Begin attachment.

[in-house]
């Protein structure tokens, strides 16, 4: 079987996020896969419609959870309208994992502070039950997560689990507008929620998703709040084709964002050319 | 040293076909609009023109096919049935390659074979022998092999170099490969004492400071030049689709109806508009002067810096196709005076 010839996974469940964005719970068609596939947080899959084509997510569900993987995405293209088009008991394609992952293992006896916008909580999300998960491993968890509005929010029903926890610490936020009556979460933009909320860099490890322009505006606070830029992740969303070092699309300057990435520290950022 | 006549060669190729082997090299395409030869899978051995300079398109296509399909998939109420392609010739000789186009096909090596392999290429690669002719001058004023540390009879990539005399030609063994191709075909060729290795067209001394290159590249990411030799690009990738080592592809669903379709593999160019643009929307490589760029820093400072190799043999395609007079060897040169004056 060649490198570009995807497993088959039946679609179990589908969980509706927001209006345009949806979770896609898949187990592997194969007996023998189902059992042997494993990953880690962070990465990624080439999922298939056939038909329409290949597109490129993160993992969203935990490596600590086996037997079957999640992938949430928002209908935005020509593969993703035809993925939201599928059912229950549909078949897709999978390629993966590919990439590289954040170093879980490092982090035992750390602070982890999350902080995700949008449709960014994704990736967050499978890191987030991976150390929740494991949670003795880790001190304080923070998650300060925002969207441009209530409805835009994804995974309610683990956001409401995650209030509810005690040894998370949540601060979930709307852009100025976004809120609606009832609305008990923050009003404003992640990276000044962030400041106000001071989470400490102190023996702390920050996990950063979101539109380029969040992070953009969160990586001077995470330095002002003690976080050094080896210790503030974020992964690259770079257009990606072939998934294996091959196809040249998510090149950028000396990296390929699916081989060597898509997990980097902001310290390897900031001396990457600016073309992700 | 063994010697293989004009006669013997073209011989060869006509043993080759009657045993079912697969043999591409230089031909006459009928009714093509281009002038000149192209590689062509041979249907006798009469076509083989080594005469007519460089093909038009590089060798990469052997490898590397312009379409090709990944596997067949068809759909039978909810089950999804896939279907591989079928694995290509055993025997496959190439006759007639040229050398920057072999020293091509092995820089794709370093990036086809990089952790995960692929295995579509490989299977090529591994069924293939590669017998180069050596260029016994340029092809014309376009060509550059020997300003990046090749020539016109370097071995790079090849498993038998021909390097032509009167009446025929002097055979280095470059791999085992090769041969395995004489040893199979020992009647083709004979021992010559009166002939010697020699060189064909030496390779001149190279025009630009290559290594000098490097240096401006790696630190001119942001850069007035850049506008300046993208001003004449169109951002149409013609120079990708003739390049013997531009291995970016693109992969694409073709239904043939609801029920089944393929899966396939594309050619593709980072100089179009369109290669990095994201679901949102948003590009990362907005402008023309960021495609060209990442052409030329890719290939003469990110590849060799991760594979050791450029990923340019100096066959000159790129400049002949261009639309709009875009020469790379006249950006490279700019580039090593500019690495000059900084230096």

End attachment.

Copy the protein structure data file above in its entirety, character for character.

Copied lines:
[in-house]
């Protein structure tokens, strides 16, 4: 079987996020896969419609959870309208994992502070039950997560689990507008929620998703709040084709964002050319 | 040293076909609009023109096919049935390659074979022998092999170099490969004492400071030049689709109806508009002067810096196709005076 010839996974469940964005719970068609596939947080899959084509997510569900993987995405293209088009008991394609992952293992006896916008909580999300998960491993968890509005929010029903926890610490936020009556979460933009909320860099490890322009505006606070830029992740969303070092699309300057990435520290950022 | 006549060669190729082997090299395409030869899978051995300079398109296509399909998939109420392609010739000789186009096909090596392999290429690669002719001058004023540390009879990539005399030609063994191709075909060729290795067209001394290159590249990411030799690009990738080592592809669903379709593999160019643009929307490589760029820093400072190799043999395609007079060897040169004056 060649490198570009995807497993088959039946679609179990589908969980509706927001209006345009949806979770896609898949187990592997194969007996023998189902059992042997494993990953880690962070990465990624080439999922298939056939038909329409290949597109490129993160993992969203935990490596600590086996037997079957999640992938949430928002209908935005020509593969993703035809993925939201599928059912229950549909078949897709999978390629993966590919990439590289954040170093879980490092982090035992750390602070982890999350902080995700949008449709960014994704990736967050499978890191987030991976150390929740494991949670003795880790001190304080923070998650300060925002969207441009209530409805835009994804995974309610683990956001409401995650209030509810005690040894998370949540601060979930709307852009100025976004809120609606009832609305008990923050009003404003992640990276000044962030400041106000001071989470400490102190023996702390920050996990950063979101539109380029969040992070953009969160990586001077995470330095002002003690976080050094080896210790503030974020992964690259770079257009990606072939998934294996091959196809040249998510090149950028000396990296390929699916081989060597898509997990980097902001310290390897900031001396990457600016073309992700 | 063994010697293989004009006669013997073209011989060869006509043993080759009657045993079912697969043999591409230089031909006459009928009714093509281009002038000149192209590689062509041979249907006798009469076509083989080594005469007519460089093909038009590089060798990469052997490898590397312009379409090709990944596997067949068809759909039978909810089950999804896939279907591989079928694995290509055993025997496959190439006759007639040229050398920057072999020293091509092995820089794709370093990036086809990089952790995960692929295995579509490989299977090529591994069924293939590669017998180069050596260029016994340029092809014309376009060509550059020997300003990046090749020539016109370097071995790079090849498993038998021909390097032509009167009446025929002097055979280095470059791999085992090769041969395995004489040893199979020992009647083709004979021992010559009166002939010697020699060189064909030496390779001149190279025009630009290559290594000098490097240096401006790696630190001119942001850069007035850049506008300046993208001003004449169109951002149409013609120079990708003739390049013997531009291995970016693109992969694409073709239904043939609801029920089944393929899966396939594309050619593709980072100089179009369109290669990095994201679901949102948003590009990362907005402008023309960021495609060209990442052409030329890719290939003469990110590849060799991760594979050791450029990923340019100096066959000159790129400049002949261009639309709009875009020469790379006249950006490279700019580039090593500019690495000059900084230096």